I was so hopeful it would work at the once-daily application, but the skin still didn't heal completely.

So, in early 2021, we started applying it twice daily on the advice of our veterinary dermatologist.

But, it still hasn't healed completely. It often improves a lot and then comes roaring back, so we had another appointment to see the specialist last week. We had to try something new.

Enter the Big Immune-Suppressing Drug

Despite my concerns and form of veterinary PTSD about major immune suppression drugs (after our experiences with Lilly), I agreed last week to add oral cyclosporine, which is also a drug that people get after various transplants. Mr. Stix would need to take it daily for life.

It smells like it's made from skunk butts, so each gel-cap pill is individually packaged, and you keep them in the freezer because that can help with nausea it can cause (since it's recommended you give on an empty stomach).

I found some good info on this med, and our veterinary dermatologist assured me that it has been safely used in veterinary medicine for like 20+ years, etc.

The med only comes in doses of 25 mg, 50 mg, and 100 mg, and at his size Mr. Stix's ideal dose is around 88 mg once a day. So we went with 75 mg (25+50) to err on the lower side.

It takes like 3-7 days for the med to build up in the blood to therapeutic levels, but it takes more like 4-6 weeks to know if it's going to help the skin (or not).

We made it to day 4, then the barfing started.

Anxiety

I wish I could say that this is all going to be fine, but I just don't know. I feel like I just have to accept that the skin will never fully heal, even though seeing his raw spots up close while applying the topical med twice a day and topical Vitamin E once a day causes me so much angst and anxiety.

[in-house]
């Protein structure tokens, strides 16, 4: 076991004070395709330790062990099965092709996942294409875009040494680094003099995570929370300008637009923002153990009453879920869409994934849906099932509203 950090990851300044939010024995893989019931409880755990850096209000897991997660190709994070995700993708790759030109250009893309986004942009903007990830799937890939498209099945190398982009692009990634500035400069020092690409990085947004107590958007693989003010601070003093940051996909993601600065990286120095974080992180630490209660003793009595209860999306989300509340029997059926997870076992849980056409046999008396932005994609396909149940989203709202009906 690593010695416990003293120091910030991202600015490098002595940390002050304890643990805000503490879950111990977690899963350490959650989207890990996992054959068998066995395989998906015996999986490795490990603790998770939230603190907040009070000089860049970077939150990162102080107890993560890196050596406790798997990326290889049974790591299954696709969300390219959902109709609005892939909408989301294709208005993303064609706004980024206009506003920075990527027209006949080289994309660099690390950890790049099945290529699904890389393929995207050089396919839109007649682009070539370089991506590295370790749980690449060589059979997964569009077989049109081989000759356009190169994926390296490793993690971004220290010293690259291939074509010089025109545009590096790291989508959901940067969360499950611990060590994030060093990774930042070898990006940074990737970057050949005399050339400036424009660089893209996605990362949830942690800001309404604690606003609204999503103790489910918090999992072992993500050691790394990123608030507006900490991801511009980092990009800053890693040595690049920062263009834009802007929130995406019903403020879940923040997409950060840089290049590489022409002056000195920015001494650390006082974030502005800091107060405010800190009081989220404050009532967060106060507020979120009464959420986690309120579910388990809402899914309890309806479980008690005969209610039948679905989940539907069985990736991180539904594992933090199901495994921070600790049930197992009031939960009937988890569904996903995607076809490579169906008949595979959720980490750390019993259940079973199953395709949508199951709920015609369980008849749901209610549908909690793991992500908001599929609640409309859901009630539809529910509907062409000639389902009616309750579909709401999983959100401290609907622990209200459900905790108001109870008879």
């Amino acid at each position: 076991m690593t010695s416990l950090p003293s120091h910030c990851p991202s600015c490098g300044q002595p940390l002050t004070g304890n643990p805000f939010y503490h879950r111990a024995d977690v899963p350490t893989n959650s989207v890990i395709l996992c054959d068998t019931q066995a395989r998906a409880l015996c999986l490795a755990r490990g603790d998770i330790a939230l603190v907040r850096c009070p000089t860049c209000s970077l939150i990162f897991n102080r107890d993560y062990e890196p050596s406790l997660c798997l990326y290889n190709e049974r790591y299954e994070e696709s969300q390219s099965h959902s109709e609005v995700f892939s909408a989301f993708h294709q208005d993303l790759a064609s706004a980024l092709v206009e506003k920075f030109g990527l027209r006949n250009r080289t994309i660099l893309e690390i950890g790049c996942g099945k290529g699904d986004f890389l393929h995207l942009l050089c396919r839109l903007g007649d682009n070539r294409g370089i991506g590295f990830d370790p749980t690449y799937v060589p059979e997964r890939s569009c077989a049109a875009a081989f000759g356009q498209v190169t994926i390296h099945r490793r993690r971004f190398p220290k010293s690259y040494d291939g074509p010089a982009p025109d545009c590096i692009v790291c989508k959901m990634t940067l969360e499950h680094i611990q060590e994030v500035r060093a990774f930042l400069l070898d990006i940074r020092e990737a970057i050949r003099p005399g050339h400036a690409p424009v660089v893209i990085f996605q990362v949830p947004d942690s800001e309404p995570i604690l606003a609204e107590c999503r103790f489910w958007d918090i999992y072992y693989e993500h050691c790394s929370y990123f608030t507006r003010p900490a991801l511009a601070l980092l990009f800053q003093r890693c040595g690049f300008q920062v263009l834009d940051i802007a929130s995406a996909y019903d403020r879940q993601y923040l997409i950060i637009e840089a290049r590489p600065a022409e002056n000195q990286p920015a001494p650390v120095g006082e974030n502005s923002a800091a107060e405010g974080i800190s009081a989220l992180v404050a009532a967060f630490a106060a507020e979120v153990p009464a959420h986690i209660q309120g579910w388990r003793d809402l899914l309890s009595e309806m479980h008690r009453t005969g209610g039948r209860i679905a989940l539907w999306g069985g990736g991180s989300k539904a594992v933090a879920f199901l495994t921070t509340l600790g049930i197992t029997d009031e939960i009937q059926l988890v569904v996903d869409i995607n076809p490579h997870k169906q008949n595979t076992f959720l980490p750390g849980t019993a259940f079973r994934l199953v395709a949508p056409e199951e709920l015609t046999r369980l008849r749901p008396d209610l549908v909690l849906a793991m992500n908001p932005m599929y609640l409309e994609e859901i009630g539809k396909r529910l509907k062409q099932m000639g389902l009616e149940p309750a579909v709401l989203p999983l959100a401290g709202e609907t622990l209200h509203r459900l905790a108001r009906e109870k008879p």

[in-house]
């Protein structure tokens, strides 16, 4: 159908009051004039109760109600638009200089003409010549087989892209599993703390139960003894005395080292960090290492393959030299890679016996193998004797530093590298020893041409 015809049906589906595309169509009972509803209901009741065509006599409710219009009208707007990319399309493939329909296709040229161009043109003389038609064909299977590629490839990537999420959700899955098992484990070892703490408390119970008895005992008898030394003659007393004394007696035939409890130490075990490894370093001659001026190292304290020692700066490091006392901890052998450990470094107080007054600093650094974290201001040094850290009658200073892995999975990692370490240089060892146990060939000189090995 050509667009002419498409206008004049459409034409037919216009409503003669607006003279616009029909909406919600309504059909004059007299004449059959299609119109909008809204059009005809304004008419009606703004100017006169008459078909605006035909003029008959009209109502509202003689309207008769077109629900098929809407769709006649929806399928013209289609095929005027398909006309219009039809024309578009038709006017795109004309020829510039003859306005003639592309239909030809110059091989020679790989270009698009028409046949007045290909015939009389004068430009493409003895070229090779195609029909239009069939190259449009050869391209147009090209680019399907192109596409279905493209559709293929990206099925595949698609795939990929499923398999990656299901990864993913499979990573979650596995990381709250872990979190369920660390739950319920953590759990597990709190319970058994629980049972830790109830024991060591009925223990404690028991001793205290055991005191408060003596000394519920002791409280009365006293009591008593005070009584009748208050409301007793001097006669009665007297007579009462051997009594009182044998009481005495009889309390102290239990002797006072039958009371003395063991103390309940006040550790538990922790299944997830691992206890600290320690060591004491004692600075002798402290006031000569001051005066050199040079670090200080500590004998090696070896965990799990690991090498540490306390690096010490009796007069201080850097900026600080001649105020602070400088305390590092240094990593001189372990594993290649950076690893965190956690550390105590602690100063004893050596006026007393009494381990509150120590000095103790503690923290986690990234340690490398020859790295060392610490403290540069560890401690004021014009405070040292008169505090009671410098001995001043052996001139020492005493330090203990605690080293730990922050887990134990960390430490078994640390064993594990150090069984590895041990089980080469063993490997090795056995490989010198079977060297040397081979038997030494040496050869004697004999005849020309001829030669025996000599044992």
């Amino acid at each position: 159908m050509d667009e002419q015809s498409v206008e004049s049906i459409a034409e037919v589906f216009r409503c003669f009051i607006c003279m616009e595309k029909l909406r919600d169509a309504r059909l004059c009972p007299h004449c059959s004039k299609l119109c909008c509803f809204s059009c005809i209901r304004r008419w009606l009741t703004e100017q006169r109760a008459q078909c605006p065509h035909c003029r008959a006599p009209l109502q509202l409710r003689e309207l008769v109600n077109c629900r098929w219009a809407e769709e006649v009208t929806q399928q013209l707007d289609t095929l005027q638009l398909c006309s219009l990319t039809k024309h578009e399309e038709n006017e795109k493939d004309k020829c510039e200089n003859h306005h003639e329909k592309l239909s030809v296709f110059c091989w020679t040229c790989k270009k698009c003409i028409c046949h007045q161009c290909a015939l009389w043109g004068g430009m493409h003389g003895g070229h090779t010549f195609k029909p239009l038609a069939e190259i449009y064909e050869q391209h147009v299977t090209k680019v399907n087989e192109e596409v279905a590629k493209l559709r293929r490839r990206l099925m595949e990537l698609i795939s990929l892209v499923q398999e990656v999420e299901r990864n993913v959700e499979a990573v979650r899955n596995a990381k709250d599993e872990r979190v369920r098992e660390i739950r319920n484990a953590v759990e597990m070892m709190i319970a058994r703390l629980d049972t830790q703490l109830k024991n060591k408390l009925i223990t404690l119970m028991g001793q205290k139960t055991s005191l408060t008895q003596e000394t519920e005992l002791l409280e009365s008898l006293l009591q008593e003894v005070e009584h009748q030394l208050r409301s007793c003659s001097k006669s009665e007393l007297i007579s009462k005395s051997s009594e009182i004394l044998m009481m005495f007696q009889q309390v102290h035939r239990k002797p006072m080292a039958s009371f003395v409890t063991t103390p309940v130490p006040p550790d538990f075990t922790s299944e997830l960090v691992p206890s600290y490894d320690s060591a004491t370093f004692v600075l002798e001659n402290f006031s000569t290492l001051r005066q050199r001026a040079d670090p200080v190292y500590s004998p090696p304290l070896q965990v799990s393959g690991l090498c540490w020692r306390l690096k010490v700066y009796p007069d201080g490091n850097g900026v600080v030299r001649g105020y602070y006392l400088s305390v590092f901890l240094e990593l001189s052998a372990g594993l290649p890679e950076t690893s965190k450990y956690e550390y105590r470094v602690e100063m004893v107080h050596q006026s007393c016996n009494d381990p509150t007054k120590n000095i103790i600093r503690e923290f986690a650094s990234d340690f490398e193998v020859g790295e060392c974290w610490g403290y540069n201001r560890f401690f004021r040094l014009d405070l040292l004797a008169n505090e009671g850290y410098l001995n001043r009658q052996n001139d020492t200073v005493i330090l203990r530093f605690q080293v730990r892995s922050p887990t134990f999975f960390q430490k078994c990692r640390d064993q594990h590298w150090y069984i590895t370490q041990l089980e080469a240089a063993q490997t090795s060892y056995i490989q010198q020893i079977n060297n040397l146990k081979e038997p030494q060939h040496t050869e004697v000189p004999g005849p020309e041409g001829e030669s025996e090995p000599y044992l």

I supposed to check in with our veterinary dermatology team next week to confirm that Mr. Stix's weirdness and apparent suffering has improved.

It took a lot of convincing to get Mr. Champion of My Heart to agree to try the cyclosporine, so even if the specialist comes back and recommends maybe a lower dose, I doubt we'll want to risk it … because Mr. Stix sure seemed to be having some neurologist issues to me, and after the Lilly situation, I just cannot do that again.

He is only 3 years old. I don't want to make anything worse. It honestly felt like I'd poisoned him.

The good news is that most of the time his skin doesn't seem to hurt or itch or anything – though I do have pain meds, if he needs them. It mostly just looks bad, and he has to wear a no-lick collar for about 20 minutes after I apply his meds so that he doesn't lick it off.

His nakey spot is prone to sunburn anyway, and the topical tacrolimus increases the risk of burning, so I used his earlier sun-reflecting coat (which started to look ragged) as a pattern and sewed him a new / light sun protection coat. He looks very cute in it.

https://championofmyheart.com/2021/08/05/dogs-with-skin-issues/

(Image: https://drive.google.com/uc?id=1Fx_uCGT2o8t3ctdfoZ0ftcrfNtgIEm7e) external site When It Comes To Dogs, We Have The Goods

Are you worried about caring for your dog? Occasionally a person can become overwhelmed by the responsibility of being a dog owner. For other dog owners, curbing their pets' independent streak seems impossible. This article has so much great advice, you'll fix any issues you may have.

Keep on top of fleas. Not only can fleas cause infection in your dog, if one is swallowed, your pet can get tapeworms as well. If you have any issues relating to wherever and how to use rice Cake for Dogs, you can contact us at our own web site. Speak to your veterinarian about the best prevention method, but remember that this is not a one shot deal. You will have to continue your efforts over the life of your pet.

If your dog gets lost, it is very unlikely that you will see him again unless he has proper identification. Tags can come off, so the best option is a microchip. It is quick to put in your dog, and it causes minimal discomfort. Simply register the chip ID after it is put in, and your pet will always have his identification with him.

If you are interested in providing your dog with the healthiest of diets and making positive contributions to the earth's environment, make his food from scratch. You can buy locally grown organic ingredients and provide him all the proteins, carbs and fats he needs with no preservatives while reducing the waste from packaging as well.

When you begin training your pup, start in your yard or home. It is unwise to do it where there are many strangers around. This can cause your dog to get distracted, which can make training them simple commands almost impossible.